He admitted that the import duty increase will lead to rise in cost of the vehicle but "we will not pass it over to the customer and try to mitigate the impact by localising more and optimising our processes".
Kona Electric is currently priced at Rs 23.71 lakh (ex-showroom Delhi).
As announced in Budget 2020-21, import duties on fully imported commercial EVs will go up to 40 per cent from 25 per cent, while the same on semi knocked-down electric passenger vehicles will go up to 30 per cent from 15 per cent.
Import of completely knocked-down units of electric vehicles will attract import duty of 15 per cent, up from 10 per cent earlier. These changes come into effect from April 1.
When asked about localisation level of the vehicle, Kim said, "Localisation is not very high, but for all other products which would be coming later, we are looking at over 90 per cent of localisation. For Kona the volumes are small right now and we are importing a lot of battery components from South Korea."
He said HMIL is making some plastic and interior parts in India, but batteries are being imported.
Commenting on the company's progress on mass market EV, he said: "We are working to develop mass medium EV, which would be launched in next two-three years... We are contacting suppliers, and various technologies companies to set up EV ecosystem in the country and our mass market EV and it will come with very high local content."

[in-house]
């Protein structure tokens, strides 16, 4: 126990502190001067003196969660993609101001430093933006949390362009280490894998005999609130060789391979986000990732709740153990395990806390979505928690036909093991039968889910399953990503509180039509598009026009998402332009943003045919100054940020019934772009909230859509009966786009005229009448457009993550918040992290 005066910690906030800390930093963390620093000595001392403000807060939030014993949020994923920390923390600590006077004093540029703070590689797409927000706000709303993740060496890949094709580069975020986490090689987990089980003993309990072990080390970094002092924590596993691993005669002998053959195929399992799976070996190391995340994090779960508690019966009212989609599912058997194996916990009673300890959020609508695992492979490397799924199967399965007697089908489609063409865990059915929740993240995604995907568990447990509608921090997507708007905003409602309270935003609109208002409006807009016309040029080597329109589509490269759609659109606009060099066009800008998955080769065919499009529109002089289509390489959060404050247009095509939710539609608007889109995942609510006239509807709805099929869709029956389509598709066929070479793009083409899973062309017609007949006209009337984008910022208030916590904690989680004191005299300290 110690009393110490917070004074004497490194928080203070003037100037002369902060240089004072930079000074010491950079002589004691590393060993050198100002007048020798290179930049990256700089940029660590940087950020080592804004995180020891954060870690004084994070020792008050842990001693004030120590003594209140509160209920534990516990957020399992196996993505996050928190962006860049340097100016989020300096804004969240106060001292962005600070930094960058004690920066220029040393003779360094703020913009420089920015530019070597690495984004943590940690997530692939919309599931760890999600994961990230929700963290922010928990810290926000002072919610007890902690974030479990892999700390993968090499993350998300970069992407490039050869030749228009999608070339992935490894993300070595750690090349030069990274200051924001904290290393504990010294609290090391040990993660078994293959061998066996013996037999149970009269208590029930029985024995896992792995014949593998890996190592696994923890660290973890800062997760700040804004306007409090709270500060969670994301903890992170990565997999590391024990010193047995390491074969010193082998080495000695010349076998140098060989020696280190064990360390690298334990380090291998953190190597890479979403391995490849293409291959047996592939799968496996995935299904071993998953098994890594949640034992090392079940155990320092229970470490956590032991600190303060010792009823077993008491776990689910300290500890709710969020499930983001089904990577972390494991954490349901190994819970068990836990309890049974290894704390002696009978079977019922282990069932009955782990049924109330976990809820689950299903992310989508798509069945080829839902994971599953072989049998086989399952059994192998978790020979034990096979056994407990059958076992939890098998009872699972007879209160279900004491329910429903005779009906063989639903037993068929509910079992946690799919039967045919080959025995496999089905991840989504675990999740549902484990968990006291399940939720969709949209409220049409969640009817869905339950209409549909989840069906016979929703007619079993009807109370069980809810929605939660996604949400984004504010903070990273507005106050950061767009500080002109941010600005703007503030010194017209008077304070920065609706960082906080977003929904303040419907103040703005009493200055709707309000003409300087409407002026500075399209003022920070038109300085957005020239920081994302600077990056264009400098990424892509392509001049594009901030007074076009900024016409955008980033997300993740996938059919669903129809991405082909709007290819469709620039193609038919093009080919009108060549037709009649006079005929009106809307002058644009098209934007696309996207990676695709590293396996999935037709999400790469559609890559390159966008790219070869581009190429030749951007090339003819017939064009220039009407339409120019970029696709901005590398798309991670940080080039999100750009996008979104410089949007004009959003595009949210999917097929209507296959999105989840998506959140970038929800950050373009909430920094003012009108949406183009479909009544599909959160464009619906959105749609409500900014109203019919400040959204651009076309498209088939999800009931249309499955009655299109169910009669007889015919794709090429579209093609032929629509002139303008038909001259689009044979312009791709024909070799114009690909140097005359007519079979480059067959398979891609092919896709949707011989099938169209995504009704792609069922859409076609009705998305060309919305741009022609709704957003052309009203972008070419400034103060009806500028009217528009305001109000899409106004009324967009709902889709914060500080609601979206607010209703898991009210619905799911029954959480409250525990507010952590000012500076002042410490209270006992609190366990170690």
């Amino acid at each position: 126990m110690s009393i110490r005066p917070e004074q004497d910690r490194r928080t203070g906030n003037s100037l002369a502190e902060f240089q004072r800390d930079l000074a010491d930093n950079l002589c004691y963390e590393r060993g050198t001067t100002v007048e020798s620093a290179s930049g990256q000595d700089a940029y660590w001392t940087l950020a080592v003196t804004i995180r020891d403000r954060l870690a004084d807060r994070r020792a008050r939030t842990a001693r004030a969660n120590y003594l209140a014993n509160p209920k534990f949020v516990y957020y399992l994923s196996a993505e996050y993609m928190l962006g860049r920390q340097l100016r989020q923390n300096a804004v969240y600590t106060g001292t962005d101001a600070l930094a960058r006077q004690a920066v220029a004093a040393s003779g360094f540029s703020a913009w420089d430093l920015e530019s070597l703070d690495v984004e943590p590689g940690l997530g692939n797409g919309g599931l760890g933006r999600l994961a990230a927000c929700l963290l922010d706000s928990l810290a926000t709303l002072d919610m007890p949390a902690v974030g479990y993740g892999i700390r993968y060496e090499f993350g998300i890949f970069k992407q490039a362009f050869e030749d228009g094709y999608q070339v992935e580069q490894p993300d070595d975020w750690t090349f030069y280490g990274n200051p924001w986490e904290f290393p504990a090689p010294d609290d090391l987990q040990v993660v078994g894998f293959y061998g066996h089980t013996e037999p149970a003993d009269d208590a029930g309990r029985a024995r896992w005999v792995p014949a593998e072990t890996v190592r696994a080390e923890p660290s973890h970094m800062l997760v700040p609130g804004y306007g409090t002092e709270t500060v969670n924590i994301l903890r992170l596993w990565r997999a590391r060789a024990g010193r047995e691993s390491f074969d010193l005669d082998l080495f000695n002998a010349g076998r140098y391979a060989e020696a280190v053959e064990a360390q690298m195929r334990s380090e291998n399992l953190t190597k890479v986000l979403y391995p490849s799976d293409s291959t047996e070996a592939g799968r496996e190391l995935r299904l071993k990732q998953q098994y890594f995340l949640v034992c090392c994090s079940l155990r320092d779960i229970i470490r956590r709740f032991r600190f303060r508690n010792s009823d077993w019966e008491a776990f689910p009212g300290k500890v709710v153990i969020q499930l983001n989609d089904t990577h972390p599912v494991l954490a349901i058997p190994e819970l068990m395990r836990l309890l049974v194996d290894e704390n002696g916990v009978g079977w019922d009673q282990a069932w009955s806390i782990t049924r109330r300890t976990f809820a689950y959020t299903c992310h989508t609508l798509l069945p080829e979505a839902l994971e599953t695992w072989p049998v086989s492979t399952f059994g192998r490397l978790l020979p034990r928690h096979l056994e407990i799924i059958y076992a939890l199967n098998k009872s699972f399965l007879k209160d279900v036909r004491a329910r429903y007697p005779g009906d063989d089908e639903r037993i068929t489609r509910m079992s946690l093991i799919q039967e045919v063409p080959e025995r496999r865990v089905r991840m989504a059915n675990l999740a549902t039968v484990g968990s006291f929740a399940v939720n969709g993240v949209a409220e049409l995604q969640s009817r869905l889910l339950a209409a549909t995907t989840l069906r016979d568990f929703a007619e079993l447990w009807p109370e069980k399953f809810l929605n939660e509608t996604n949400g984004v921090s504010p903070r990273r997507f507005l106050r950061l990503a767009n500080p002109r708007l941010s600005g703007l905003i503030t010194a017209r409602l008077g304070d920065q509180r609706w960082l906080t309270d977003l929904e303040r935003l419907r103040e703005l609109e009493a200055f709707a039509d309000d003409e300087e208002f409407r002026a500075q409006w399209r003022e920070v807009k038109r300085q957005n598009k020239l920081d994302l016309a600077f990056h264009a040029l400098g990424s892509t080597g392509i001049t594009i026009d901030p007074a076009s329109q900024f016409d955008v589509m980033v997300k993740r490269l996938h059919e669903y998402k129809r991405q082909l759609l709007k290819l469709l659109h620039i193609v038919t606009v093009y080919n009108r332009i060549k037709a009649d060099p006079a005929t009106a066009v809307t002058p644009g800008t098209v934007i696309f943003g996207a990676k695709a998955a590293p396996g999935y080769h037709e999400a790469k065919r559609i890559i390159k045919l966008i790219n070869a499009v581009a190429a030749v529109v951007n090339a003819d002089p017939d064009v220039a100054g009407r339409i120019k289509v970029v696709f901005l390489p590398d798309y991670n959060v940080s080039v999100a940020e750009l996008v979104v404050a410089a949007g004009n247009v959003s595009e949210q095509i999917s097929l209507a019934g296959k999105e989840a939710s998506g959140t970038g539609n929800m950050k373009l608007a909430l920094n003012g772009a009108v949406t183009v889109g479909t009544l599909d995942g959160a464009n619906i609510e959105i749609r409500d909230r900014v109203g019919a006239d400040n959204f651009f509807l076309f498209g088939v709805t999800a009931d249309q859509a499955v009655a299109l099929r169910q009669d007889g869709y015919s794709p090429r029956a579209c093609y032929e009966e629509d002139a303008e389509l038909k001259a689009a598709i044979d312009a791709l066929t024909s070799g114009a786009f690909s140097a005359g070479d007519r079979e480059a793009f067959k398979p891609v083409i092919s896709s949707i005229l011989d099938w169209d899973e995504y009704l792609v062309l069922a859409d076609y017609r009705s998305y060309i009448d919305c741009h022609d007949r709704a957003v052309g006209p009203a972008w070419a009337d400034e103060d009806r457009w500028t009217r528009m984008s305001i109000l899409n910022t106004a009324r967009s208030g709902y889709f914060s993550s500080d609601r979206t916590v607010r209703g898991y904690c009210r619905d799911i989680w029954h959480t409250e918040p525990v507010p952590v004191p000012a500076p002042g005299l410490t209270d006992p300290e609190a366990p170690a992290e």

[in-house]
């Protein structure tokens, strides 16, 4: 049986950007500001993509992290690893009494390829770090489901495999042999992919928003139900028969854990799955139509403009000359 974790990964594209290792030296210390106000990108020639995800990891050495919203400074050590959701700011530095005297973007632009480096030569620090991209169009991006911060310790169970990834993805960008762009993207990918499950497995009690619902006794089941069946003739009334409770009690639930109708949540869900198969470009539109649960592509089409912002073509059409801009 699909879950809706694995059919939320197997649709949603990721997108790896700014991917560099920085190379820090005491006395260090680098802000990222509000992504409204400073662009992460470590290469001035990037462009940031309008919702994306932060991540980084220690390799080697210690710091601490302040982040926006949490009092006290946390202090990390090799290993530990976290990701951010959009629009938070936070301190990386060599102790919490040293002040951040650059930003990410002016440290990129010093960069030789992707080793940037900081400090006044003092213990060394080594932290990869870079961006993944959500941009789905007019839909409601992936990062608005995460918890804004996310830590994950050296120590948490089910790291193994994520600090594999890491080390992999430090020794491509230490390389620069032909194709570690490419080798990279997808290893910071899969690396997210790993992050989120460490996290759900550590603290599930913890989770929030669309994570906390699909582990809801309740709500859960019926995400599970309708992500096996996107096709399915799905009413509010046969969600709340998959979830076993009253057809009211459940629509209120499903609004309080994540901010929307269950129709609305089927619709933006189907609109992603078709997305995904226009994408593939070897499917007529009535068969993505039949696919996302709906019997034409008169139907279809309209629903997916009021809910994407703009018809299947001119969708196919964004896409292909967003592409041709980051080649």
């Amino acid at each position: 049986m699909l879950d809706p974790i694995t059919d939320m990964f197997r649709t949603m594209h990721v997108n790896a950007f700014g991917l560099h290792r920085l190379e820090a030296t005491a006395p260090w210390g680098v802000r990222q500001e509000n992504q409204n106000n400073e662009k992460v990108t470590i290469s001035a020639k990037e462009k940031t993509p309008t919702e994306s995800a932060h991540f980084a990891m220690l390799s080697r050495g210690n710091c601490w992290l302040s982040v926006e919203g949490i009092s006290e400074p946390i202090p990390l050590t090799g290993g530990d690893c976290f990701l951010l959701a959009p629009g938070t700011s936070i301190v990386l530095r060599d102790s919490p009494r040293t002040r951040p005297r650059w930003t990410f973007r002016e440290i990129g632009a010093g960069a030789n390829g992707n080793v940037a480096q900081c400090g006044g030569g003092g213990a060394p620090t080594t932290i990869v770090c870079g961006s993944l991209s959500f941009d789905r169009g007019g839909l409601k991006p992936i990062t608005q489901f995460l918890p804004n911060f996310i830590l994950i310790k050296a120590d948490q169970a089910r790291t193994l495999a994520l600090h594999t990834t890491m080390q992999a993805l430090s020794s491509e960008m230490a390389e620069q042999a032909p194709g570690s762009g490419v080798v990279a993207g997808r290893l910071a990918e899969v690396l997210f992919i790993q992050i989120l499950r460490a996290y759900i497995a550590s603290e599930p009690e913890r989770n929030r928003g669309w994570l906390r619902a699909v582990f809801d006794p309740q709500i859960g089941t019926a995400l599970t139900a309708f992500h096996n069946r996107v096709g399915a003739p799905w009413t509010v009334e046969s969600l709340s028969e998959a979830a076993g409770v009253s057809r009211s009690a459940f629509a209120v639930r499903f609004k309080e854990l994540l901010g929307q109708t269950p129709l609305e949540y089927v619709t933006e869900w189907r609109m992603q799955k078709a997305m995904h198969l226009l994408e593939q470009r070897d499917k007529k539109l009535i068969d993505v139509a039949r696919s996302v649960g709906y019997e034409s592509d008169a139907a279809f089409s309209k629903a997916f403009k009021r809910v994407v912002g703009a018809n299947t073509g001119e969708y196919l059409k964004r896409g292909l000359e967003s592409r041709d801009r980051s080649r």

Kim said Hyundai
is looking for partnership with various companies for battery manufacturing.
When asked about sales prospects for the year, Kim said, "We are cautiously optimistic, we are looking at low single digit growth... The first half will be flat, but in the second half expect there could be single low dight growth."
On new product plans, he said the company is studying the feasibility of products such as seven-seater Creta, micro SUV. "We are studying various options for MPV as well."
When asked if Hyundai was planning a fresh round of investments in India keeping in minds its plans here, Kim said, "we are preparing some future plans", without disclosing details.
(Only the headline and picture of this report may have been reworked by the Business Standard staff; the rest of the content is auto-generated from a syndicated feed.)
Business Standard has always strived hard to provide up-to-date information and commentary on developments that are of interest to you and have wider political and economic implications for the country and the world. Your encouragement and constant feedback on how to improve our offering have only made our resolve and commitment to these ideals stronger. Even during these difficult times arising out of Covid-19, we continue to remain committed to keeping you informed and updated with credible news, authoritative views and incisive commentary on topical issues of relevance.
We, however, have a request.
As we battle the economic impact of the pandemic, we need your support even more, so that we can continue to offer you more quality content. Our subscription model has seen an encouraging response from many of you, who have subscribed to our online content. More subscription to our online content can only help us achieve the goals of offering you even better and more relevant content. We believe in free, fair and credible journalism. Your support through more subscriptions can help us practise the journalism to which we are committed.
Support quality journalism and subscribe to Business Standard.